As authorities continue to battle the spread of the corona virus in Singapore, the government has appeared eager to stress that the bulk of the cases have been within the migrant worker community in Singapore.
In a press conference on the 9th of April, Lawrence Wong had said that it was “important to realise and recognise that we are dealing with two separate infections” — one rising among migrant workers, and a more stable situation among the rest of the population. A later update, shared by the minister on Facebook, separated migrant worker cases from imported and community cases”
By dividing the cases between “migrant worker cases” and and “community spread”, authorities may be unwittingly creating division even as it pledges to take care of migrant workers like Singaporeans. As former organising secretary for the Workers’ Party Bernard Chen has observed – the categorisation of COVID-19 cases between those in the Singapore “community” and those in migrant worker dormitories will potentially fuel racism and discrimination against the latter after the circuit breaker measures end. The divisive picture painted by the categorisation will lead to the growing perception that those not “in the community” are “infectious and dangerous”.
Segregation aside, it is important to note that the total number of corona virus cases in Singapore remain high and for a densely populated small country like ours, this can be concerning. This could be perhaps why authorities are keen to differentiate between “migrant worker cases” and “community spread” as a means to reassure the general public and to prevent panic.
However, given how geographically small we are, this differentiation is artificial. As Jeremy Lim, a professor and the co-director of global health at the National University of Singapore’s Saw Swee Hock School of Public Health has said: “If we cannot contain the dormitory or the migrant worker outbreaks, it will inevitably spill back into the general population because Singapore is just so small and compact.”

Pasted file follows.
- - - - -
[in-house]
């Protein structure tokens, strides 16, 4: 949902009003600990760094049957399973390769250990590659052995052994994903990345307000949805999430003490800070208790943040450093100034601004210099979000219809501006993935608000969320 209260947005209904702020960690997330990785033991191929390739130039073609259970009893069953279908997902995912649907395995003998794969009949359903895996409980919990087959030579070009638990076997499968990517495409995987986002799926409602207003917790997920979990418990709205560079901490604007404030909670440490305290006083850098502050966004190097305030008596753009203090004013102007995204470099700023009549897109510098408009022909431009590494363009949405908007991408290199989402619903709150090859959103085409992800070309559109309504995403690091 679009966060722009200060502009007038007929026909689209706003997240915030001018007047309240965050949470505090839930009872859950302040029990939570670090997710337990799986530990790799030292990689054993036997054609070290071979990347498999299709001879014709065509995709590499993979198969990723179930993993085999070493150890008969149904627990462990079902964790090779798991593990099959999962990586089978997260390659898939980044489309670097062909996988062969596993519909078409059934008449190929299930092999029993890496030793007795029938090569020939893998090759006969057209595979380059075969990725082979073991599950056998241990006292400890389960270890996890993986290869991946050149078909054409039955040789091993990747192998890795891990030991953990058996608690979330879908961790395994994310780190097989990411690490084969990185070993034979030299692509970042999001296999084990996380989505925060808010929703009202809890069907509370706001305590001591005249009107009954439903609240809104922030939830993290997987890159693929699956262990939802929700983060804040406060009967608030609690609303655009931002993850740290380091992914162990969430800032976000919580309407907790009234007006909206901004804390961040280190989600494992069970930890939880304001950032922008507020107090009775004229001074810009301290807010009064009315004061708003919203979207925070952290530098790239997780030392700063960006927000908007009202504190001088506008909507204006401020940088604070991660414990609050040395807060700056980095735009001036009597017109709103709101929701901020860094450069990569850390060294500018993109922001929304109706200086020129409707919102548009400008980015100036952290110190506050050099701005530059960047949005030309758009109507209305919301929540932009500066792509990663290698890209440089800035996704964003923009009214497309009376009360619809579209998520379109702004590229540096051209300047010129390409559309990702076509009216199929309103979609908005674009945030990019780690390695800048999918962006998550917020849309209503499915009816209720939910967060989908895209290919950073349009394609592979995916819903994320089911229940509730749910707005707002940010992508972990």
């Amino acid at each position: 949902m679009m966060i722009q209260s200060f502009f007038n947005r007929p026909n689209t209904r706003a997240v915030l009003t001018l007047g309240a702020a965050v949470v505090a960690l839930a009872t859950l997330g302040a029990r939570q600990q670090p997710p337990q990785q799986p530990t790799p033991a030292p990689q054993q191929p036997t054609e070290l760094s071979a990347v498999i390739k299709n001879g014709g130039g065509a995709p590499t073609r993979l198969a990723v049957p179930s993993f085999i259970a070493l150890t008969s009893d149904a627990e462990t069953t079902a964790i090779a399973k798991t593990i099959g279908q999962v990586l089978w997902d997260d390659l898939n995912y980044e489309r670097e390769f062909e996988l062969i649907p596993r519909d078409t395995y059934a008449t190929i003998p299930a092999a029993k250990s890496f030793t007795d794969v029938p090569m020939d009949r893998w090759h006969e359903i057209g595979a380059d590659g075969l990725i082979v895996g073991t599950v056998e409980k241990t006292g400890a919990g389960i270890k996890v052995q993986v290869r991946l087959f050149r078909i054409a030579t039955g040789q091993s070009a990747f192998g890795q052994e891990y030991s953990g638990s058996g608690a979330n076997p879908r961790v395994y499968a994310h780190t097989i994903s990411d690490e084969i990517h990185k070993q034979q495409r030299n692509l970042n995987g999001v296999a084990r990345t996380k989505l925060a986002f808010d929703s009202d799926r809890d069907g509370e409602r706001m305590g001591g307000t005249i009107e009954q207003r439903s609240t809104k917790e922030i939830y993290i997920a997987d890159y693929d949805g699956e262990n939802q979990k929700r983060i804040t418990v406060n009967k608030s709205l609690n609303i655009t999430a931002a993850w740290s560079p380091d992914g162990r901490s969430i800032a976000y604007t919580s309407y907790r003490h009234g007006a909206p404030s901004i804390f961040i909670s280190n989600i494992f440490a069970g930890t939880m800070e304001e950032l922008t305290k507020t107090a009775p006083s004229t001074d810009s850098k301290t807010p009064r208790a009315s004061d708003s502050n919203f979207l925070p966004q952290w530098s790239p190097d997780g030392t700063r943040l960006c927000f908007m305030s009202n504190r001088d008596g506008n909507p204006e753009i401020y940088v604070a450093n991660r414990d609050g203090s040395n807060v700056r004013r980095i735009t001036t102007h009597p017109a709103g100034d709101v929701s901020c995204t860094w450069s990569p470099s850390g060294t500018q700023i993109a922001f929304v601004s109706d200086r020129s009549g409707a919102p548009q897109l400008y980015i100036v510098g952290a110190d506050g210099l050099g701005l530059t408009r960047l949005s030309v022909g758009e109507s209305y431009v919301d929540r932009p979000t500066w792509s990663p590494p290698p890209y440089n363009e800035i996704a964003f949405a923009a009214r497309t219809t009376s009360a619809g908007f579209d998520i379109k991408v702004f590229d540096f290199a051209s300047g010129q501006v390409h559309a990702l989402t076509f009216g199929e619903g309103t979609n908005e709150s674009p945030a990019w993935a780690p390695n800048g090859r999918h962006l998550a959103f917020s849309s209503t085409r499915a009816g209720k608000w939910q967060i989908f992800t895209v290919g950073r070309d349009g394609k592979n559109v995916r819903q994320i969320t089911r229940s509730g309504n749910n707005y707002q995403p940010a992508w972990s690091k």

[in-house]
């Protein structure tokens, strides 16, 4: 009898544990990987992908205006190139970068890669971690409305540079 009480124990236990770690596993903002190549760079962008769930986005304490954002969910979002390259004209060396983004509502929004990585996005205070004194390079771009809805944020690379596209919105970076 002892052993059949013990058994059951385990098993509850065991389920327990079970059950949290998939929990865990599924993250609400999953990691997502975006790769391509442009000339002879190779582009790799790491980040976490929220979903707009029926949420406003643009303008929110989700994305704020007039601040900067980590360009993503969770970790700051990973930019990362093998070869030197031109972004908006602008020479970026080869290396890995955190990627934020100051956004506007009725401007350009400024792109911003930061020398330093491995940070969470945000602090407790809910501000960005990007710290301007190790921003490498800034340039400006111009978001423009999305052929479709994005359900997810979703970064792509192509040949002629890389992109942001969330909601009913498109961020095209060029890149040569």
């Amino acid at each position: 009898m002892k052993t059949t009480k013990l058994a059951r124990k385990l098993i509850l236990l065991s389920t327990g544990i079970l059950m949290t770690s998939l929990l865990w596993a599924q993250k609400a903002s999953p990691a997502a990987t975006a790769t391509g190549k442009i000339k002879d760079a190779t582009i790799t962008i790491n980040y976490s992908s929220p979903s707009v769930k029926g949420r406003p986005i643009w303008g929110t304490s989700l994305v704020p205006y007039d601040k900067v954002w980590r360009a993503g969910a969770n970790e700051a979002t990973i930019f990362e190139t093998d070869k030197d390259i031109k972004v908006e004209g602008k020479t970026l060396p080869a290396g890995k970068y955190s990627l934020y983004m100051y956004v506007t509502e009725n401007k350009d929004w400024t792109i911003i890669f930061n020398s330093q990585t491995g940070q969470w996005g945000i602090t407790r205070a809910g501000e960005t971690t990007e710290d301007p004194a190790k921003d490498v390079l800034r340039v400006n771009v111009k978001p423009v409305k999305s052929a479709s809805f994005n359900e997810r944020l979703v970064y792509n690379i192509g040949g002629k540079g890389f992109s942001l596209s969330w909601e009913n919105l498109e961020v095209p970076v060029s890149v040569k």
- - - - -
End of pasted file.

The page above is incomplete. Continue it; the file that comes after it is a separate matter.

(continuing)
Has this already begun to happen?
According to an update given by the Ministry of Health (MOH) on 17 May, out of the 682 new COVID-19 cases, five of were community transmissions involving four Singapore/permanent residents and one work pass holder.
One of the Singaporeans infected was a 24-year old man, Case 27603, who works at the CDPL Tuas Dormitory. While he had reported an onset of symptoms on 10 May, he continued going to work at the dormitory before his test came back positive on 16 May. This is the second known case of a Singaporean linked to this dormitory cluster. The first was a 48-year old man, Case 24831, who was confirmed to be infected on 12 May.
Just yesterday, we have yet another two cases of Singaporeans linked to dormitory clusters. Case 29563 worked at Jurong Penjuru Dormitory and Case 29743 at Cochrane Lodge II. Both are isolated dormitories.
Four other family members of Case 29743 are also infected and linked to the Cochrane Lodge II cluster.
Have four of these men interacted with the community while carrying the virus? Have they mingled with people on public transport or with family members or people at supermarkets etc? From Case 29743, it is clear that it is not possible to avoid community transmission relating to dormitories.
This also indicates the possibility of a second wave of infections in Singapore as the country eases circuit breaker measures and starts going back to ‘normal’ even as the 25 migrant worker dormitories are still isolated.
The idea that the coronavirus spread can somehow be neatly segregated into two separate infections as claimed by the government is quite possibly a distracting fallacy.